Infinera's Amp-less Ambition
The Series D funding, announced yesterday (see Infinera Scores $53M), brings Infinera's total haul to at least $143 million, based on the company's earlier statements that it had raised more than $90 million. With the extra funding, according to one source, Infinera is shifting strategy to build entire systems rather than chips and subsystems.
Infinera's valuation almost certainly fell with this round, to $150 million from possibly as high as $300 million, according to the source. But it's also likely that the company didn't suffer the massive dilution that's hit other Silicon Valley startups (see Washed Out in the Valley).
The funding jibes with earlier whispers that Infinera was trying to raise a large sum (see Infinera Shoots for the Moon), but concurrent rumors of a nine-figure backlog now seem exaggerated. In fact, it's uncertain whether the chip at the heart of Infinera's technology has made it to sample volumes yet. (To be fair, Infinera did laugh off those numbers. Infinera declined to comment for this story.)
Infinera has been a tantalizing puzzle, racking up large venture sums in 2001 and making the cover of Red Herring in 2002. But the company hasn't said much about its plans. Its founders include Lightera Networks founder Jagdeep Singh and SDL Inc. research manager David Welch; board members include prominent names such as Vinod Khosla of Kleiner Perkins Caufield & Byers (see Zepton Has an $86M War Chest and More on Infinera (née Zepton)).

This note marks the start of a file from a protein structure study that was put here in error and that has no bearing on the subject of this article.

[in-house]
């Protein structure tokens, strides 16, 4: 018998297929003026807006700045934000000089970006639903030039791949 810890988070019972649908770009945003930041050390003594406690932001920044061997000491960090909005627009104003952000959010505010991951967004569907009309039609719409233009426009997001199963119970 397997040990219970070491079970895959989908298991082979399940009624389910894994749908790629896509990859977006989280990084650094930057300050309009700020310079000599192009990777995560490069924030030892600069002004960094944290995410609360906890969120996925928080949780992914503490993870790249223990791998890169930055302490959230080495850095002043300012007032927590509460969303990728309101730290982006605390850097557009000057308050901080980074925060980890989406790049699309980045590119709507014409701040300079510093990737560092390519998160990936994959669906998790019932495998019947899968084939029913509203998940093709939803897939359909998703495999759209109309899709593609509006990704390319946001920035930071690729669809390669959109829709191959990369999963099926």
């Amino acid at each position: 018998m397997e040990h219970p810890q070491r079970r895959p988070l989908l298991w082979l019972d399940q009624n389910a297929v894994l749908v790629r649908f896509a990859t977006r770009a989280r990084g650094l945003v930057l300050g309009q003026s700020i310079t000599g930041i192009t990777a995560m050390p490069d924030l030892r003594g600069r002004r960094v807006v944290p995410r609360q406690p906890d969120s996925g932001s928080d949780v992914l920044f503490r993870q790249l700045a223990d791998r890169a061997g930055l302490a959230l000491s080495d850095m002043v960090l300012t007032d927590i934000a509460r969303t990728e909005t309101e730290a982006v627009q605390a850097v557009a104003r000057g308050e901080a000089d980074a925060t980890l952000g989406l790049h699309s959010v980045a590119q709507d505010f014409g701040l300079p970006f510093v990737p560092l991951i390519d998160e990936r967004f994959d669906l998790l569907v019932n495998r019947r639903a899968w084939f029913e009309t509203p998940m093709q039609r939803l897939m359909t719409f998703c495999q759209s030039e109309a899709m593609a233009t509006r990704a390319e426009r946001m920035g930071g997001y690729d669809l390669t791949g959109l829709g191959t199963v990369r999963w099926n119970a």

It appears Infinera has been working on a way to build 10-Gbit/s long-haul links that don't require Dispersion compensation or Optical Amplification.
According to one source requesting anonymity, Infinera was founded to build an indium phosphide (InP) chip that regenerates 10 channels of 10-Gbit/s apiece. Complex enough to prod Infinera into building its own fab, the chip integrates 10 lasers, 10 receivers, and even a crossbar. It would receive an optical signal, convert it to electrical form, and pump it back out as optical -- the classic OEO regeneration.
The result is an add/drop multiplexer condensed into a chip, allowing adds, drops, and express-lane regenerations on ten lanes carrying 10 Gbit/s apiece. Using compact OEO systems based on this chip, a carrier could build a long-haul network without amplification or dispersion compensation. And because the chip is so highly integrated, it reduces the size -- and therefore the cost -- of those OEO conversions.
Reportedly, carriers one after another are falling in love with the technology, which is being demonstrated privately. Their only concern is with its manufacturability, because the chip at the heart of Infinera's machine would be quite complex.
But to sell the technology, Infinera might have to build its own systems.
Infinera originally wanted to sell just the chip, or possibly subsystems, according to the source. But optical networking OEMs increasingly are seeking out edge and even enterprise business rather than the long haul; moreover, much of the effort in long-haul networking is going into providing new line cards rather than new systems. Both trends mean less OEM attention for Infinera, possibly forcing the company to build its own systems and sell to carriers directly.
Who stands to lose if Infinera makes it? Obviously, makers of amplifiers and dispersion compensation modules would be hurt, but not immediately, as Infinera would most likely sell into greenfield networks. A tougher blow would be to vendors still pursuing all-optical networks, because Infinera may have found a way to keep the OEO alternative practical through its 10-Gbit/s generation.
— Craig Matsumoto, Senior Editor, Light Reading